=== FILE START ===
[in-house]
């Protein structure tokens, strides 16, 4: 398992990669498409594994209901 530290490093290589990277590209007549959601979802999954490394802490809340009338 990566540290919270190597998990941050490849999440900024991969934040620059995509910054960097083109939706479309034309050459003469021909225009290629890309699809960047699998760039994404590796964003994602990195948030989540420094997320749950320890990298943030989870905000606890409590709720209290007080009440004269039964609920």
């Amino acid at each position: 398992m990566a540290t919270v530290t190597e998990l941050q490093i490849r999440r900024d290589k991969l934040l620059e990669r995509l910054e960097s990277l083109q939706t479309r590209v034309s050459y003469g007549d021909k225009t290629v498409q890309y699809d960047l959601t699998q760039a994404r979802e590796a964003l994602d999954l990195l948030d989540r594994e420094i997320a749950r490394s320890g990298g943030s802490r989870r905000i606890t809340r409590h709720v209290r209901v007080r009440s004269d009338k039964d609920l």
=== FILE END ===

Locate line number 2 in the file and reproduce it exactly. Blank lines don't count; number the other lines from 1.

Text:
């Protein structure tokens, strides 16, 4: 398992990669498409594994209901 530290490093290589990277590209007549959601979802999954490394802490809340009338 990566540290919270190597998990941050490849999440900024991969934040620059995509910054960097083109939706479309034309050459003469021909225009290629890309699809960047699998760039994404590796964003994602990195948030989540420094997320749950320890990298943030989870905000606890409590709720209290007080009440004269039964609920």